To help you in achieving these goals, my Office continues to strengthen its advisory services and training activities at the national and regional levels with regard to the implementation of the Durban Declaration and Programme of Action. As you know, our aim is to assist various stakeholders in providing human rights education or training with a strong anti-discrimination component to journalists, state officials, civil servants, judges, law enforcement officials and military personnel, humanitarian workers, as well as staff involved in peacekeeping and peace-building operations.
This month we will launch a Master’s Programme against Racism and Discrimination at the School of Public Management of La Paz, in Bolivia. The Project is being implemented in collaboration with the Government of Bolivia and is addressed to strengthen the capacity of government officials. This year we also organized the third year of the fellowship programme for people of African descent. During three weeks, seven Afro-descendent youth from all around the world were hosted by OHCHR. We also provided technical advice to Benin, Bolivia, Burkina Faso, Costa Rica, Mauritania, Nigeria and Panama on developing national legislation and policies, including on national plans of action against racial discrimination. We also organized capacity building activities in Belarus, Ecuador, Guinea, Moldova, and Ukraine.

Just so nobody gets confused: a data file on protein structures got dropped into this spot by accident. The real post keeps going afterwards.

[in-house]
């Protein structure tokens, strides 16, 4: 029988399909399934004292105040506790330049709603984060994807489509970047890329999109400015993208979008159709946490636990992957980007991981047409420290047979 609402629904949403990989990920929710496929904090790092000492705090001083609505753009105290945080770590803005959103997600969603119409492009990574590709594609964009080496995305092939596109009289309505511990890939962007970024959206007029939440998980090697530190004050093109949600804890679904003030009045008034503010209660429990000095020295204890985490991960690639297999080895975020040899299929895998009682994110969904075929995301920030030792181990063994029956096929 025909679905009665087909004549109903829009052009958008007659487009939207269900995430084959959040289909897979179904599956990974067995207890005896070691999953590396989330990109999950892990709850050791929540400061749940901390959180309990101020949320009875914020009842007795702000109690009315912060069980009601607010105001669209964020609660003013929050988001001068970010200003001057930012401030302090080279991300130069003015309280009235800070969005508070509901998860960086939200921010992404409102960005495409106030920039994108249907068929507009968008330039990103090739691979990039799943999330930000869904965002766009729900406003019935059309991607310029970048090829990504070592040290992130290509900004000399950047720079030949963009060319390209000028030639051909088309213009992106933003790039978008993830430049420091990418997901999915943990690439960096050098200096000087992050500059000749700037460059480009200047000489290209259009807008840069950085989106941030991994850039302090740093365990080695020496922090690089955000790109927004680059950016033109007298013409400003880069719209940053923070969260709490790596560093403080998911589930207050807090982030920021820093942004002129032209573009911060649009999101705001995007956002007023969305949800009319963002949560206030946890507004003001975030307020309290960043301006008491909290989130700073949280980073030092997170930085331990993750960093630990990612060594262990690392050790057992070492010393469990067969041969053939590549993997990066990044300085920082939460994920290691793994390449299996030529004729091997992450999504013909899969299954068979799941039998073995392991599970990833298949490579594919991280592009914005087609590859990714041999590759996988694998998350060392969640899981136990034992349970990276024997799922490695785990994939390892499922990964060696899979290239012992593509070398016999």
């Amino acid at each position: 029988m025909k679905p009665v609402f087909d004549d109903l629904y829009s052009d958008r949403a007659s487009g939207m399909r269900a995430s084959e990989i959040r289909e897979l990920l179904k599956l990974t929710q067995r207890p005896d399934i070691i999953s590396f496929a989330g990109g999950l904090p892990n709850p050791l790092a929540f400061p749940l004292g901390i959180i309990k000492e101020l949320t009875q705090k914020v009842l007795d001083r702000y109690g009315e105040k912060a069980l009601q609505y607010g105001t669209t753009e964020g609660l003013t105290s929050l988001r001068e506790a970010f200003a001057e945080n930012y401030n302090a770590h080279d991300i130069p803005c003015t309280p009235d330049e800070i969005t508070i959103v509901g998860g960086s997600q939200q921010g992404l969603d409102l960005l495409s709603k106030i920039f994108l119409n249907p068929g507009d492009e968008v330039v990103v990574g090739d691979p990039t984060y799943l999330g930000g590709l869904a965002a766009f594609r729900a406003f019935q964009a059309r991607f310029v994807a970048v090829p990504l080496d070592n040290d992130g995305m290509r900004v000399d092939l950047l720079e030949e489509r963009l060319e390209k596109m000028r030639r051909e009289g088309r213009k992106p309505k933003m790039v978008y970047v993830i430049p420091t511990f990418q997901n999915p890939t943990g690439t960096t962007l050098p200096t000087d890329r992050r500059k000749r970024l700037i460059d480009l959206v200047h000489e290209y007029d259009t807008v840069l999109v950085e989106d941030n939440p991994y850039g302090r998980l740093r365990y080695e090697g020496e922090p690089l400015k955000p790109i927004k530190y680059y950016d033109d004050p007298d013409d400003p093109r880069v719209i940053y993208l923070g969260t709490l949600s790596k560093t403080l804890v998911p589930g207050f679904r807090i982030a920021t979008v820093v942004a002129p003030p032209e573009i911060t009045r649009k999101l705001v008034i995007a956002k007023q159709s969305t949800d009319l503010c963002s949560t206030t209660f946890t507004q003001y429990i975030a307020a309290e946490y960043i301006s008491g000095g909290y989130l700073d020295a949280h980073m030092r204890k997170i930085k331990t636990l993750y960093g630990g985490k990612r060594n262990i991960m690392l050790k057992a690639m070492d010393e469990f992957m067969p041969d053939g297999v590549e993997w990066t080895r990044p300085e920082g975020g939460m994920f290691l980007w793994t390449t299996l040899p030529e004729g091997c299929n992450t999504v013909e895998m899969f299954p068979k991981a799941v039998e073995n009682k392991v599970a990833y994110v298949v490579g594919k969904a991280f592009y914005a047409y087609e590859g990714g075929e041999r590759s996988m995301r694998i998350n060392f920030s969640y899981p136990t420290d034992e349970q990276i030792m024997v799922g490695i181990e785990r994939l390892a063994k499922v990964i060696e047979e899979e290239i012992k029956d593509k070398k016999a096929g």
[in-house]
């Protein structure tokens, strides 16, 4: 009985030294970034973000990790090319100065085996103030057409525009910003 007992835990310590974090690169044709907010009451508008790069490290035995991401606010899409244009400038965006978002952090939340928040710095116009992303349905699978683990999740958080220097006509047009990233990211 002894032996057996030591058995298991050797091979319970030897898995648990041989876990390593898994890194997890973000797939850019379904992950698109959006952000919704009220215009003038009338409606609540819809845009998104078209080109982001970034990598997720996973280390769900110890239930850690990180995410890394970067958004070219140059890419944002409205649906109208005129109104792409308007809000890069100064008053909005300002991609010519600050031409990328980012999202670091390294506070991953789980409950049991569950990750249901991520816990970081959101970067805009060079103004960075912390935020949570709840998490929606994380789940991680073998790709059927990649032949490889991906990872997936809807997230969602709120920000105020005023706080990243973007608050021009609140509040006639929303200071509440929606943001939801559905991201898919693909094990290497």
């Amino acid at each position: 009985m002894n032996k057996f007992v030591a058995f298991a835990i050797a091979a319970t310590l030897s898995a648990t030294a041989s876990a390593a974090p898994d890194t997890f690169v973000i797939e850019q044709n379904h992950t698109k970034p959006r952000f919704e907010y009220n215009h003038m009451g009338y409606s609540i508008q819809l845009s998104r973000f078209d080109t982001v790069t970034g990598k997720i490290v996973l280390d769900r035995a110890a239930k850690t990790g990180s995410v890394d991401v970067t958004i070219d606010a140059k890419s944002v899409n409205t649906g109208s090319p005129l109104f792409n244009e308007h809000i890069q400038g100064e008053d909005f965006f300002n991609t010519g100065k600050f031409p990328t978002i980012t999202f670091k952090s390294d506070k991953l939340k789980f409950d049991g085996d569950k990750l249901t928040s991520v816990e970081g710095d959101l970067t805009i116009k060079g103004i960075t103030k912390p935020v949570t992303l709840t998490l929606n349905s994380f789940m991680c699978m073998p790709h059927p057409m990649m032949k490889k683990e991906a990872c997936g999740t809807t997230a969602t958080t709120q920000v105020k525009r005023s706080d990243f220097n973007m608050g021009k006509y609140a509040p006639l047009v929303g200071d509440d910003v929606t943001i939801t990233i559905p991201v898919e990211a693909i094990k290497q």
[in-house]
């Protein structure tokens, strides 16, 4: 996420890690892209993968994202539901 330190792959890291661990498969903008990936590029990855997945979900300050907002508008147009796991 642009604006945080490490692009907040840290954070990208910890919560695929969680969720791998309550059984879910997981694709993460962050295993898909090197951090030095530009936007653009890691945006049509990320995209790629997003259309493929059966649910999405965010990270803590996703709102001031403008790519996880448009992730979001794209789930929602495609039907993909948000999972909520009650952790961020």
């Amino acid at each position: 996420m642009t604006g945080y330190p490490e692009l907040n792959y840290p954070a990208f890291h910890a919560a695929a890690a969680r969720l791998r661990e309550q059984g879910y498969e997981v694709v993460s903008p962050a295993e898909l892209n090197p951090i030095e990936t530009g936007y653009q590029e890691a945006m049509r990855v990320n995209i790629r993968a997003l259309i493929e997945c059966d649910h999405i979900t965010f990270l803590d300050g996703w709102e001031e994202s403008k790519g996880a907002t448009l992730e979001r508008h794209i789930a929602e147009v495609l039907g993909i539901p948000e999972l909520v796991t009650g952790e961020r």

Ladies and gentlemen,
We work also within the UN system to advance these goals. Since last year, my office is coordinating the UN Network on Racial Discrimination and Protection of Minorities, which was launched in 2012 following the decision of the Secretary General Over 20 UN entities participating in the Network developed a new Secretary General’s Guidance Note on Racial Discrimination and Minorities which contains 19 concrete recommendations to the UN system, and the Network is currently working on the Action Plan to make sure that the recommendations of the Guidance Note are followed up, including at the national level.
I look forward to learning about the results of your discussions and urge you all to move forward at this session with the same constructive spirit that marked your previous session. Your work here can make an invaluable contribution to the continued struggle against racism, racial discrimination, xenophobia and related intolerance.
Thank you for your attention.